Beinstein said the increase reflects the acknowledgement that one method of teaching doesn’t fit all students. He credits staff for knowing and caring about every child, and surveys of parents bear that out.

In survey results, 96.5% of parents strongly agreed that staff know about and care about their child.

Parents for the most part (94.5%) agreed that their children enjoy coming to school; 94.5% say their children are appropriately challenged, and 97.5% say their children feel supported and know who to see.

In selecting his hires, Beinstein looks for people vested in the students, not just a paycheck. “I’ve never worked with a better staff,” he said. “They come early and stay late.”

“You don’t accept a child’s first effort as done. ‘I’m Done!'” he said, mimicking a student who rushed through an assignment. “No, we want it to be done well.”

Acknowledging the number of students in need, Beinstein said, “The achievement gap is an economic gap.” He said some students simply don’t have access to opportunities and resources that others do.

WMS principal Gordon Beinstein visited 7th graders in class on Wednesday, Dec 6, 2017 Photo: Leslie Yager

WMS principal Gordon Beinstein visited 7th graders in class on Wednesday, Dec 6, 2017 Photo: Leslie Yager

WMS principal Gordon Beinstein visited 7th graders in class on Wednesday, Dec 6, 2017 Photo: Leslie Yager

WMS principal Gordon Beinstein visited 7th graders in class on Wednesday, Dec 6, 2017 Photo: Leslie Yager

WMS principal Gordon Beinstein visited 7th graders in class on Wednesday, Dec 6, 2017 Photo: Leslie Yager

WMS principal Gordon Beinstein visited 7th graders in class on Wednesday, Dec 6, 2017 Photo: Leslie Yager

Beinstein acknowledged students are far more than their test scores. But he said, through ECRISS, a tool to identify students in need of intervention, staff can pinpoint where academic help is needed.

Another part of the secret sauce is that Beinstein is 100% vested in the town.

He grew up in Greenwich, having attended Riverside, Eastern Middle School and Greenwich High School. He later taught at Central Middle School from 1988-2002.

He then ventured out of town to serve as assistant principal at John Read Middle School in Redding and then Middlesex Middle School in Darien.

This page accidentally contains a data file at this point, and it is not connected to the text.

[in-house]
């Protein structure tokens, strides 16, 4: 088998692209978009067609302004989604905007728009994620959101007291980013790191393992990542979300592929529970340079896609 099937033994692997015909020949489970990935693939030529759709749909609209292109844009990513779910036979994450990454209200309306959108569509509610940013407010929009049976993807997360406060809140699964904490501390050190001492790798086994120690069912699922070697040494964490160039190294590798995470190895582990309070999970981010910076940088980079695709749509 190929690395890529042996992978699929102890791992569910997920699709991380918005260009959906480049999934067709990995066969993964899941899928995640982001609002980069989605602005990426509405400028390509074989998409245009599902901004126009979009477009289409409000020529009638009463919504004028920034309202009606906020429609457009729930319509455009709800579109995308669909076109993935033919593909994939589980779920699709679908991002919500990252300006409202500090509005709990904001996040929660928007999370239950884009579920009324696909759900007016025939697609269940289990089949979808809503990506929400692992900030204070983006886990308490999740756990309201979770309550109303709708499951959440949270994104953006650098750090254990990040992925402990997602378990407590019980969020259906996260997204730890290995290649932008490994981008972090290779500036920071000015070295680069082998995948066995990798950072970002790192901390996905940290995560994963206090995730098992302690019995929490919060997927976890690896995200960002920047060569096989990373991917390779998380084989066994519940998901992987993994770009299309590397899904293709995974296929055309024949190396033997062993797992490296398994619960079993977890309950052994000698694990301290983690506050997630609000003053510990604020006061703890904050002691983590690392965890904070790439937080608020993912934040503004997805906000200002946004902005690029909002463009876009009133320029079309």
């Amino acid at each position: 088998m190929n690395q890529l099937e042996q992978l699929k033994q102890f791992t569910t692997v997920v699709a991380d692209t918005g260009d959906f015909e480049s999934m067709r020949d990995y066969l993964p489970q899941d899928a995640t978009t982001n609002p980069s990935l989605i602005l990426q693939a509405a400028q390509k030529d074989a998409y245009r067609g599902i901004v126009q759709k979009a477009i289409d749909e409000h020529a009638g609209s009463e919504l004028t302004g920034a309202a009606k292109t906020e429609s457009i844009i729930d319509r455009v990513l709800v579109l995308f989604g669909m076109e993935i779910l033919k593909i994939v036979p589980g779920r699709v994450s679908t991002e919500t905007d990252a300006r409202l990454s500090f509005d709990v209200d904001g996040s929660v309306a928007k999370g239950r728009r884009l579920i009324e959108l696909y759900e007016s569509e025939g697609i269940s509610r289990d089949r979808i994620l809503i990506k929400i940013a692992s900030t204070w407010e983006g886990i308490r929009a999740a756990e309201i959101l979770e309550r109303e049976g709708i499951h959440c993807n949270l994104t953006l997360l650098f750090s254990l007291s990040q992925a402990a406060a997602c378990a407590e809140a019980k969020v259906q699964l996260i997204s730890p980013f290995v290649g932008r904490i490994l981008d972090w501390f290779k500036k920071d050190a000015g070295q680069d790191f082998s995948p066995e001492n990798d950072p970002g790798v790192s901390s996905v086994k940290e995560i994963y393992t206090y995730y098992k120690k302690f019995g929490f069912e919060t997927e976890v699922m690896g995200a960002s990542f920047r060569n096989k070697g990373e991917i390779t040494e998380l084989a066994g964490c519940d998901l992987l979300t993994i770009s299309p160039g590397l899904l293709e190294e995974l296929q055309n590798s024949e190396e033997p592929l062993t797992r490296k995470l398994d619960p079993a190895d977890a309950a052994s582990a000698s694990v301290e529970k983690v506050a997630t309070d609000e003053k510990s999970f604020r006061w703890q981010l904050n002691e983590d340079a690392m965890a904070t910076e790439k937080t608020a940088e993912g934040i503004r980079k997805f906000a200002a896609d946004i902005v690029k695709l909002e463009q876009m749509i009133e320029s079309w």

Before coming home to Greenwich to take the helm at Western, he was the principal at Harborside Middle School in Milford.

Beinstein still lives in Greenwich. In fact, his youngest attends 8th grade at Western.

“It’s great to live in town because I can go home and come back for a night time PTA meeting,” he said.

A hallmark of Western teachers is the extra mile they go for outreach efforts, especially to the Latino community. All PTA meetings are at 7:00pm, an acknowledgement that parents are at work during the day.

A high percentage of parents don’t speak English, so meetings parents are invited to are conducted in two languages. Also, the school conducts workshops on what it means to be a parent in an American school.  The school has a liaison from the Latino community who bridges the gap by translating. Spanish speaking parents are offered translation services for email with teachers, and there is even a phone hotline for Spanish speaking parents to call and have a message translated.

In fact, all the school’s Spanish teachers are native speakers, and a number of WMS guidance counselors speak Spanish as well.

The message to parents is their language differences are not a barrier. The corollary to that, Beinstein said is, “You can’t disadvantage your child by not being involved.”

Beinstein has made his measurable mark on Western, though he is quick to deflect praise and direct it to his amazing, dedicated staff.

“They see the results of their labor. It’s not done for outside recognition,” he said, adding, “And test scores are not the end goal either. It’s about getting all kids ready for the next level.”

The good news is Beinstein is staying put. “I’m not going anywhere. This is my last job,” he said.